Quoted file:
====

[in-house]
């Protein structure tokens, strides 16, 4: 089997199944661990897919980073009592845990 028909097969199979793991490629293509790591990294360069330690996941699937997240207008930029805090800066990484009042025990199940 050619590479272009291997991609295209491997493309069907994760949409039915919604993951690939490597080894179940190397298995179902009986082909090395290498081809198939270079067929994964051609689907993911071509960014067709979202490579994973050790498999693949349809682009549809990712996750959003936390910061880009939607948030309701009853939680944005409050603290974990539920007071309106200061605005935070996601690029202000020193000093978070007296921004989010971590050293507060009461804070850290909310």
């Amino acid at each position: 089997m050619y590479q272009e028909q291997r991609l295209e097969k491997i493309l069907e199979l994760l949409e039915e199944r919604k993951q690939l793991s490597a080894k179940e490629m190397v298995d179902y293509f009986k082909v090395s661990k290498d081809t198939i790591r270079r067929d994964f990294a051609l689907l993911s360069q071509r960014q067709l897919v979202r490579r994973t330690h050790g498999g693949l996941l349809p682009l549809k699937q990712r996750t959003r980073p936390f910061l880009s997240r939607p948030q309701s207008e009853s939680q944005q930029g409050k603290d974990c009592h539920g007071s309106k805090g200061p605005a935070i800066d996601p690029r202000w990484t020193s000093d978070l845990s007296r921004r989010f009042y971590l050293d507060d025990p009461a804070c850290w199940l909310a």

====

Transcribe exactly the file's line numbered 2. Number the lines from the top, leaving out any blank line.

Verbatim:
């Protein structure tokens, strides 16, 4: 089997199944661990897919980073009592845990 028909097969199979793991490629293509790591990294360069330690996941699937997240207008930029805090800066990484009042025990199940 050619590479272009291997991609295209491997493309069907994760949409039915919604993951690939490597080894179940190397298995179902009986082909090395290498081809198939270079067929994964051609689907993911071509960014067709979202490579994973050790498999693949349809682009549809990712996750959003936390910061880009939607948030309701009853939680944005409050603290974990539920007071309106200061605005935070996601690029202000020193000093978070007296921004989010971590050293507060009461804070850290909310």